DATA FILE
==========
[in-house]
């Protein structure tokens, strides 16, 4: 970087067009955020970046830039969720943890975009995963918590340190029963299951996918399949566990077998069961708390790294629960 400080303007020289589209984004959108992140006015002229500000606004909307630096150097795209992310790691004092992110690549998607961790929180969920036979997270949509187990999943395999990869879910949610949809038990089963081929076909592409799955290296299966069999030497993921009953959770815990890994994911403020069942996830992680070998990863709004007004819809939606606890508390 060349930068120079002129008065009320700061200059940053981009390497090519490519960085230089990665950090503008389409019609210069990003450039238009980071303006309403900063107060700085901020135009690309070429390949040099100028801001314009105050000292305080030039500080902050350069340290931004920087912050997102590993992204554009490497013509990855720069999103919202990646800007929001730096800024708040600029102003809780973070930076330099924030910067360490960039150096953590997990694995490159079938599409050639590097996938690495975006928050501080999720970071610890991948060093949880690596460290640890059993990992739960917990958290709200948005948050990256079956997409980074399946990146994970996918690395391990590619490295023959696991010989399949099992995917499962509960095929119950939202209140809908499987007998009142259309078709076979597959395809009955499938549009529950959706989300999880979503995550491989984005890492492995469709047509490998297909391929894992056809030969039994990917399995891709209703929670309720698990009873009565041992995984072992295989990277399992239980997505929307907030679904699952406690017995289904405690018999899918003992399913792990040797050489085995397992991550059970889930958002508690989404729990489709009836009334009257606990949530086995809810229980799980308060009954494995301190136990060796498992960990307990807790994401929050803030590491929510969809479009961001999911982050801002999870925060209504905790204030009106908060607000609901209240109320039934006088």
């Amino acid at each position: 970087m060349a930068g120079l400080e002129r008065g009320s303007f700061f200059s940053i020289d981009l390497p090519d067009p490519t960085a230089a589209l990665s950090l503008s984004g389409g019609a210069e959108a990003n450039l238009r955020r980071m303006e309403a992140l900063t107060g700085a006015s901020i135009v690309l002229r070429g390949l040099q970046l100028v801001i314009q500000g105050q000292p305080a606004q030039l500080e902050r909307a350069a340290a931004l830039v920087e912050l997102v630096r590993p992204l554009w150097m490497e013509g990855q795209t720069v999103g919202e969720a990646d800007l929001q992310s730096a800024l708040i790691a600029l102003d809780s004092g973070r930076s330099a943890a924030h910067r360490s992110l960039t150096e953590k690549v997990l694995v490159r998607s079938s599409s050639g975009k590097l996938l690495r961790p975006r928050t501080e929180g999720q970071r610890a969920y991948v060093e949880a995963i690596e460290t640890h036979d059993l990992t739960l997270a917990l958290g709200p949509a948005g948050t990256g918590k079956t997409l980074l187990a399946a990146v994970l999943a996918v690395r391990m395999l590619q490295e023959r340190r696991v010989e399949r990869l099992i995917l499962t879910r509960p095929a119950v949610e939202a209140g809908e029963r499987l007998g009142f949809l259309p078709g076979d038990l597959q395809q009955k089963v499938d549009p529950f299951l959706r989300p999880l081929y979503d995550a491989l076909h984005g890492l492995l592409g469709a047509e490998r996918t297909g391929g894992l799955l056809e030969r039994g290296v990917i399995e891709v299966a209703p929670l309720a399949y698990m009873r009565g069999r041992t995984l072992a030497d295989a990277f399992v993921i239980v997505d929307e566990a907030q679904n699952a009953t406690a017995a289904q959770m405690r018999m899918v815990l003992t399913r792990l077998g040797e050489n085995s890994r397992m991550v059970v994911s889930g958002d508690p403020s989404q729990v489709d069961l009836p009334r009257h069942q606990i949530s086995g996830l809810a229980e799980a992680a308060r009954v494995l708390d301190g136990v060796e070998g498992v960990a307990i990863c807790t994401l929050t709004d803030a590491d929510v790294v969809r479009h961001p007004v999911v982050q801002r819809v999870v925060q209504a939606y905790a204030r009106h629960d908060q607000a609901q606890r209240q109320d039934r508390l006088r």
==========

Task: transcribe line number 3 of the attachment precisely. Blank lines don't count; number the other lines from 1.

């Amino acid at each position: 970087m060349a930068g120079l400080e002129r008065g009320s303007f700061f200059s940053i020289d981009l390497p090519d067009p490519t960085a230089a589209l990665s950090l503008s984004g389409g019609a210069e959108a990003n450039l238009r955020r980071m303006e309403a992140l900063t107060g700085a006015s901020i135009v690309l002229r070429g390949l040099q970046l100028v801001i314009q500000g105050q000292p305080a606004q030039l500080e902050r909307a350069a340290a931004l830039v920087e912050l997102v630096r590993p992204l554009w150097m490497e013509g990855q795209t720069v999103g919202e969720a990646d800007l929001q992310s730096a800024l708040i790691a600029l102003d809780s004092g973070r930076s330099a943890a924030h910067r360490s992110l960039t150096e953590k690549v997990l694995v490159r998607s079938s599409s050639g975009k590097l996938l690495r961790p975006r928050t501080e929180g999720q970071r610890a969920y991948v060093e949880a995963i690596e460290t640890h036979d059993l990992t739960l997270a917990l958290g709200p949509a948005g948050t990256g918590k079956t997409l980074l187990a399946a990146v994970l999943a996918v690395r391990m395999l590619q490295e023959r340190r696991v010989e399949r990869l099992i995917l499962t879910r509960p095929a119950v949610e939202a209140g809908e029963r499987l007998g009142f949809l259309p078709g076979d038990l597959q395809q009955k089963v499938d549009p529950f299951l959706r989300p999880l081929y979503d995550a491989l076909h984005g890492l492995l592409g469709a047509e490998r996918t297909g391929g894992l799955l056809e030969r039994g290296v990917i399995e891709v299966a209703p929670l309720a399949y698990m009873r009565g069999r041992t995984l072992a030497d295989a990277f399992v993921i239980v997505d929307e566990a907030q679904n699952a009953t406690a017995a289904q959770m405690r018999m899918v815990l003992t399913r792990l077998g040797e050489n085995s890994r397992m991550v059970v994911s889930g958002d508690p403020s989404q729990v489709d069961l009836p009334r009257h069942q606990i949530s086995g996830l809810a229980e799980a992680a308060r009954v494995l708390d301190g136990v060796e070998g498992v960990a307990i990863c807790t994401l929050t709004d803030a590491d929510v790294v969809r479009h961001p007004v999911v982050q801002r819809v999870v925060q209504a939606y905790a204030r009106h629960d908060q607000a609901q606890r209240q109320d039934r508390l006088r």